MT: Not really regret, actually more relief. We weren’t really that happy around each other so it made sense even if it didn’t feel like it at the time. In any case, during the separations and legal stuff I was required to sign a mutually binding non-disclosure and non-disparagement document that I choose to honour so that’s all I’ll say about that.

As for the passion for music, that’s never really changed, it’s just a matter of finding a good outlet for it. More collaborations are in the cards so there’s always more to come!

OCR: For an extensive period of your career, you have hit the road for numerous tours. Can you recount one of your most memorable “On the Road” experiences?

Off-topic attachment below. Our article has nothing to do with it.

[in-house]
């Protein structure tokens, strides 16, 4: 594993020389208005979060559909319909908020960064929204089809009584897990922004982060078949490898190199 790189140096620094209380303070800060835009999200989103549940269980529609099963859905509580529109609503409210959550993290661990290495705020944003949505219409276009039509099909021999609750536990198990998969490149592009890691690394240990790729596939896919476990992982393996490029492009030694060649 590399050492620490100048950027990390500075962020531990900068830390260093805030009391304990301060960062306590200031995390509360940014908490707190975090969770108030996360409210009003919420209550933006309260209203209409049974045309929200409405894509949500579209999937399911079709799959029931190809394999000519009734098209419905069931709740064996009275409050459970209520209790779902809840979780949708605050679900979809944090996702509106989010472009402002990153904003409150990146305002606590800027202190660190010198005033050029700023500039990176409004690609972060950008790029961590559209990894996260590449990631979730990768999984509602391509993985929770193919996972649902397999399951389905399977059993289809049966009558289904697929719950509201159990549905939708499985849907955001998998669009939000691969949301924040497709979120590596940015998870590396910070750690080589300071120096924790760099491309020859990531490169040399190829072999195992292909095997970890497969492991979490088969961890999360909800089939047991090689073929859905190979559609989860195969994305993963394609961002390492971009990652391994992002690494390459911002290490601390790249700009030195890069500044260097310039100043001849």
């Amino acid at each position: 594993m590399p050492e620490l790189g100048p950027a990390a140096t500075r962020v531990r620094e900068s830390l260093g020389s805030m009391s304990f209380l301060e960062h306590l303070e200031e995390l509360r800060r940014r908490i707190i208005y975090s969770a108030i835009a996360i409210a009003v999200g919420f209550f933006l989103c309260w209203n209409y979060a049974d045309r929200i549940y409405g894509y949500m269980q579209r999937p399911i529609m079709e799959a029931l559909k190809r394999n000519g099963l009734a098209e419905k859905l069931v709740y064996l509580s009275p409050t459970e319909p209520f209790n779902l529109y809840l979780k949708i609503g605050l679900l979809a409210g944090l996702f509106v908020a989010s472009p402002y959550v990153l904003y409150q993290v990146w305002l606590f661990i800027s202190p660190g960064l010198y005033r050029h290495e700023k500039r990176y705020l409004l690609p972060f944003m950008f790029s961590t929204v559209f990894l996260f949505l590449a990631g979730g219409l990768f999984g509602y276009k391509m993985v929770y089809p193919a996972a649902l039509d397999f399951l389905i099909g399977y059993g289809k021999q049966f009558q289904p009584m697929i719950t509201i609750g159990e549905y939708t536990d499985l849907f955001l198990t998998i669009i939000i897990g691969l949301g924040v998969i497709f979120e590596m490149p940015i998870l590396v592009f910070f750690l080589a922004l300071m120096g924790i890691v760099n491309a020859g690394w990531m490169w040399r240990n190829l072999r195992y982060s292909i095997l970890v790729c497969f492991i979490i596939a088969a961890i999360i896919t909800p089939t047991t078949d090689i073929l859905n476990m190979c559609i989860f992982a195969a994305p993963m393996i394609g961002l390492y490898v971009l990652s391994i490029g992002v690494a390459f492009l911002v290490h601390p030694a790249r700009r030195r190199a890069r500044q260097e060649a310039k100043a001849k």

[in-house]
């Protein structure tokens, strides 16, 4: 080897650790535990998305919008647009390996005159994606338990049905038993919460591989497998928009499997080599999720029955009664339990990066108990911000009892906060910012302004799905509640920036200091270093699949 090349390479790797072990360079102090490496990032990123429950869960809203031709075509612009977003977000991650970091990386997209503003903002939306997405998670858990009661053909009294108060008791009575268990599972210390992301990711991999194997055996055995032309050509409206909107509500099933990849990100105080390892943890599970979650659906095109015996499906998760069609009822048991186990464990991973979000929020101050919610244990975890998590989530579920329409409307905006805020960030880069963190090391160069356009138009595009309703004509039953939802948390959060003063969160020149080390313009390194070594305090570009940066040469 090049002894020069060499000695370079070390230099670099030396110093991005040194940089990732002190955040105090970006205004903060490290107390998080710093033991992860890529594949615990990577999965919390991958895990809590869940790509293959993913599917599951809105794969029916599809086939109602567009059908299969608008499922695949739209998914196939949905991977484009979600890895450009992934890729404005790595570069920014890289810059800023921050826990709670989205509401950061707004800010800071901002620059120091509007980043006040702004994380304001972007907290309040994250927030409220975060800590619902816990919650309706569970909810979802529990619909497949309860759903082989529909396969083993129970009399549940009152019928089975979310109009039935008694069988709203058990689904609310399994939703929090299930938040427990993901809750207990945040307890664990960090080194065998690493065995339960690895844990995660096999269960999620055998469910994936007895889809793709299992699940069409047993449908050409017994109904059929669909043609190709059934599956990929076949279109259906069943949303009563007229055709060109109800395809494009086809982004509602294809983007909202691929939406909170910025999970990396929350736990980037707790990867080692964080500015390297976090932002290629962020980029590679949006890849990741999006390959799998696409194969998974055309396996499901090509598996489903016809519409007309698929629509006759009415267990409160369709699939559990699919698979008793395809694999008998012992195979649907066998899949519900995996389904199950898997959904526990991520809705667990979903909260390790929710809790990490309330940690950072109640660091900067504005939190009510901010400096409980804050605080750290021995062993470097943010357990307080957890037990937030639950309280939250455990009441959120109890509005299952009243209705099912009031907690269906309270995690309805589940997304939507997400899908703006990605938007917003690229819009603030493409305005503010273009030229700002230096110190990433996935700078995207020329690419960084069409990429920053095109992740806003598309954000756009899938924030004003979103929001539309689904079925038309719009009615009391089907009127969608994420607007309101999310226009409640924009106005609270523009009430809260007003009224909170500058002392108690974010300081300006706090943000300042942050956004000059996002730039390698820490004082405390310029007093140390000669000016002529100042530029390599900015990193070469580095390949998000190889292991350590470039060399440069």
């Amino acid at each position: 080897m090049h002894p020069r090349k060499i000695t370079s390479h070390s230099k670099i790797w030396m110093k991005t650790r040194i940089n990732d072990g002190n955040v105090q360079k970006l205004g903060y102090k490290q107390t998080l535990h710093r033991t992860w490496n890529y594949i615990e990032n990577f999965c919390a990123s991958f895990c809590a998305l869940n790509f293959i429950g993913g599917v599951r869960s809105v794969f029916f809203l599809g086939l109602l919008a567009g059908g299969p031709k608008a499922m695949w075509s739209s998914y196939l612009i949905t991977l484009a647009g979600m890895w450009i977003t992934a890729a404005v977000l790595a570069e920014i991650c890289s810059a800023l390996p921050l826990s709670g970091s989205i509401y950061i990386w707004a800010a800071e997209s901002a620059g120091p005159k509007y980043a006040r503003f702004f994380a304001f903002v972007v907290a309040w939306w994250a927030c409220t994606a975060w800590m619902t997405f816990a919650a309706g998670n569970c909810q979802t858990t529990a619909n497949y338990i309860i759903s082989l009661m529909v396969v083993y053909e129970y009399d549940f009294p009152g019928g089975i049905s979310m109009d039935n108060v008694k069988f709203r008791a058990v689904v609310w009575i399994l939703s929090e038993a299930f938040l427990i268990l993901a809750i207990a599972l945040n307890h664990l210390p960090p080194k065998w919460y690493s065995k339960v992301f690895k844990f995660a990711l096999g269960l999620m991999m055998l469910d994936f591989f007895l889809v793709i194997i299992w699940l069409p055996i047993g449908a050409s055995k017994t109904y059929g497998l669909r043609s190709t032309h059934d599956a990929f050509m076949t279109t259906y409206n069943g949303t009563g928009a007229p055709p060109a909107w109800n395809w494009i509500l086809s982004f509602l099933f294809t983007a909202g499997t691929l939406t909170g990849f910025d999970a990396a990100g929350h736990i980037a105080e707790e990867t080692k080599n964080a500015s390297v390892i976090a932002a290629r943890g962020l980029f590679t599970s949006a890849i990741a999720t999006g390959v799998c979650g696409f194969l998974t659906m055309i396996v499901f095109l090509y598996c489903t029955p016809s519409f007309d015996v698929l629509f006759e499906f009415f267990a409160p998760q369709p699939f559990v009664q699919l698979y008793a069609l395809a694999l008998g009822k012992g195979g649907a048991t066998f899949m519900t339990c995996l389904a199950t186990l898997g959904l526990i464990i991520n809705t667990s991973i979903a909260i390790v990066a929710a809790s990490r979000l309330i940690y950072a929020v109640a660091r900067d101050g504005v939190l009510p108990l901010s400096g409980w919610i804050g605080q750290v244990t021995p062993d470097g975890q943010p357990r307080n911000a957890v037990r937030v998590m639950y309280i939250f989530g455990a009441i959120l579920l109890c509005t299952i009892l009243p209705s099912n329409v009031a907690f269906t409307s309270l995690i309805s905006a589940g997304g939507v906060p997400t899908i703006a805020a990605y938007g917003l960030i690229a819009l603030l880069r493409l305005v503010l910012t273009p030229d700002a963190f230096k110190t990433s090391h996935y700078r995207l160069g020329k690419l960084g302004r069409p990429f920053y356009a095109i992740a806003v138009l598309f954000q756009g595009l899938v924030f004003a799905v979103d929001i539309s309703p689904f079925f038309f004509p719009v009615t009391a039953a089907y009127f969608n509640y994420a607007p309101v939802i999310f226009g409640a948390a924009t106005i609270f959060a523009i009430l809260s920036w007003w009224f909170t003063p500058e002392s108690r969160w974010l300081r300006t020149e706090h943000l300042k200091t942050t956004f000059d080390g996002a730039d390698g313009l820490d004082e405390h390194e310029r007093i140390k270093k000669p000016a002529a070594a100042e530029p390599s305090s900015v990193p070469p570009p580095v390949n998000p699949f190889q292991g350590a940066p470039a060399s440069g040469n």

MT: Well, not really! Truth be told, during my time with OLP things were pretty tame, we just wanted to do the best shows we could and focused on that. Of course there was that riot in Springfield…

OCR: Since the creation of your own production studio, you have worked with great Canadian musicians like Feist, Sloan, and Hawksley Workman. Do you feel a higher sense of accomplishment when you help define a foundational Canadian music scene?

MT: These were all clients of the studio and I didn’t work with them directly while they were here but to answer your question, I’m happy to be a part of and help where possible, artists I enjoy.

OCR: Are there any upcoming projects can we expect in the near future?

MT: The new Crash Karma record comes out shortly so keep an eye out for that! Also more productions from the likes of Alert the Medic, Rebel Hero, Sarah Belle and others!!

Connie Bio